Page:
Almost 9,000 Jehovahs Witnesses gathered Sunday at Raleighs PNC Arena as part of the first three-day weekend of the denominations annual convention to hear this message: Gods word is truth.
This message struck a chord with many of those in attendance, whose faith is known for culling the Bible for daily living advice from maintaining a happy marriage to parenting. The message not only reinforced their belief in Gods word but instilled the importance of truth-telling.
As a family, we are truthful. It helps our kids to be truthful, said Roderick Grier of Durham.
Grier was among about 1,000 volunteers who helped put on the convention. He also attended with his wife and five children, ages 4 to 15. Volunteers help park cars, clean bathrooms and escort people to their seats. This weekends three-day gathering was for about 65 congregations from southern Virginia and eastern North Carolina. Another 60 or so congregations will travel to PNC Arena for another three-day convention starting Friday.
Jehovahs Witnesses number 7.7 million worldwide, and about 40,000 in North Carolina, with growth fueled mostly by going door to door. The Christian denomination is known for its requirement that members walk neighborhoods and knock on doors to spread the faith.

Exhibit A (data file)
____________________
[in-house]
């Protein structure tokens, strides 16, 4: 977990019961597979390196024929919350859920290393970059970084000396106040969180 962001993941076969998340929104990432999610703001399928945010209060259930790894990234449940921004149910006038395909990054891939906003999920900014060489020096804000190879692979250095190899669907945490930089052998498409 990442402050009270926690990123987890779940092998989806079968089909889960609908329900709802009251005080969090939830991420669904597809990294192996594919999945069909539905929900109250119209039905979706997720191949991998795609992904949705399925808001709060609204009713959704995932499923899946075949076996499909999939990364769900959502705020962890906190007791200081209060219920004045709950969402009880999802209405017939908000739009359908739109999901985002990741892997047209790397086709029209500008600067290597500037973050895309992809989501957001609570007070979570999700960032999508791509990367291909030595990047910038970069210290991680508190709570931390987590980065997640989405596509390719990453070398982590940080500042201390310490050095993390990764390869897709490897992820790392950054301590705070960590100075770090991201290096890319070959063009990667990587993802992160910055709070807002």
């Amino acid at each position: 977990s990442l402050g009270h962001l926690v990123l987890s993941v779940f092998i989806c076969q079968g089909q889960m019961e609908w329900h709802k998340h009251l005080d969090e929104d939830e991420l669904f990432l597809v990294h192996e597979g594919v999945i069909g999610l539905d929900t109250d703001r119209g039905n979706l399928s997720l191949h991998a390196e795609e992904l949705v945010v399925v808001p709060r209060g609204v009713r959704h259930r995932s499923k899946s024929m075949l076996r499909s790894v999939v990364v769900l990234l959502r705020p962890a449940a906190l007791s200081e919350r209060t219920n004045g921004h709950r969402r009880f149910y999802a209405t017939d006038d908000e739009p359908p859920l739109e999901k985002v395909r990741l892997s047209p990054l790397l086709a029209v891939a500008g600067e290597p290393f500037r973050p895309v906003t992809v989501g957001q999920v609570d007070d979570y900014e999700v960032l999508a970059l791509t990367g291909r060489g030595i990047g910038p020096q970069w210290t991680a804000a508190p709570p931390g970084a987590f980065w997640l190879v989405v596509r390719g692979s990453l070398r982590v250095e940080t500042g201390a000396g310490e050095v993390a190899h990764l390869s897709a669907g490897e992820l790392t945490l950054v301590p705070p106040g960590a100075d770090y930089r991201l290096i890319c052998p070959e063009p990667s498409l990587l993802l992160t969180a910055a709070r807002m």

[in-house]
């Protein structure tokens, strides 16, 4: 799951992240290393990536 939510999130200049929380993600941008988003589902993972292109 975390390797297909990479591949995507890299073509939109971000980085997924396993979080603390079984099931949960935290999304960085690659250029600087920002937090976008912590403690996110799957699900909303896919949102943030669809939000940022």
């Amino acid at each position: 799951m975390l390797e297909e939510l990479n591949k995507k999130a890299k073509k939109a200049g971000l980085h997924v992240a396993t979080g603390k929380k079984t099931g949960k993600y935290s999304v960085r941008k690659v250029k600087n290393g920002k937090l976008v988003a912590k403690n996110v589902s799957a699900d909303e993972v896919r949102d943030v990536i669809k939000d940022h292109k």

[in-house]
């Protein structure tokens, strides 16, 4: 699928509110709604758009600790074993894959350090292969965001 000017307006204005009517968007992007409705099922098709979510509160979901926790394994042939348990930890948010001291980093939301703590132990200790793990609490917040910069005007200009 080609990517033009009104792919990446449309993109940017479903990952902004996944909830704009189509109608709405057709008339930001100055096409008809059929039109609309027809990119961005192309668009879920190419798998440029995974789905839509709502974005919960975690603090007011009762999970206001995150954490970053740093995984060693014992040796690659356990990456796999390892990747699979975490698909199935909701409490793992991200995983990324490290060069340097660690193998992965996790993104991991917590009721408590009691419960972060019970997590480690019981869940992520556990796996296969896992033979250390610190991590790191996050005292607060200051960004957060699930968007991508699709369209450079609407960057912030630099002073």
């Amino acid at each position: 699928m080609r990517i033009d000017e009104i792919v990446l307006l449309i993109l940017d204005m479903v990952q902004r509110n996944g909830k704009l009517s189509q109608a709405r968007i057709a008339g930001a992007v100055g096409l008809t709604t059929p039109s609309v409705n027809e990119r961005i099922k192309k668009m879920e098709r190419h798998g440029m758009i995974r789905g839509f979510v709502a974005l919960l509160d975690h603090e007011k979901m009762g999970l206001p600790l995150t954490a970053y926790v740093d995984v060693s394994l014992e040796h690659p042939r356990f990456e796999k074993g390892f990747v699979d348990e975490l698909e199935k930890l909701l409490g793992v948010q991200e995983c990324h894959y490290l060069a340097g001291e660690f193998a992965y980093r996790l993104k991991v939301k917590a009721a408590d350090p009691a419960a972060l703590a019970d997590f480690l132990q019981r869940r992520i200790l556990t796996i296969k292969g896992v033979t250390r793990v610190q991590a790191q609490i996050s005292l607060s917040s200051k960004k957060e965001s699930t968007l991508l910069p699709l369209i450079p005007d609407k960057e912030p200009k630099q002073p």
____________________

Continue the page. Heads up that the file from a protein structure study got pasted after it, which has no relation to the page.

Some people are interested. Some people dont want to hear. It doesnt deter us either way, said Ken Weiss, who will retire this month from IBM and start devoting more time to volunteering as a witness. You talk to two or three people who are interested, it makes your day.
Jehovahs Witnesses gather at churches called kingdom halls each Sunday for meetings. The halls are run by church elders. Women cannot serve as elders. While Christian, they reject the idea of the Trinity, that God is three beings in one Father, Son and Holy Spirit. Instead they believe, Jesus was created by God, or Jehovah, and therefore separate. Their faith forbids homosexuality and permits divorce only on the grounds of infidelity.
The members tend to be clean-cut, socially conservative types, a large number of whom are African-American. The men at Sundays gathering wore suits and ties and sometimes matching pocket squares. The women wore dresses or skirts.
On Sunday morning, thousands filed inside PNC Arena. Many carried blankets to keep warm in the drafty sports venue. Many brought coolers containing their lunches. (The witnesses were encouraged to stay and have fellowship instead of going out to eat lunch.)
The service was akin to a large Bible study with a speaker analyzing a passage and the congregants encouraged to read along with a Bible and a notepad in their laps. The speakers often called congregants to the stage to speak about their experiences. Many told heart-wrenching stories about keeping or finding their faith despite economic troubles, the loss of a child or a difficult divorce.
Fifteen-year-old Dahlia Grier said, Seeing the other brothers and sisters telling their experiences on stage, it helps me progress spiritually.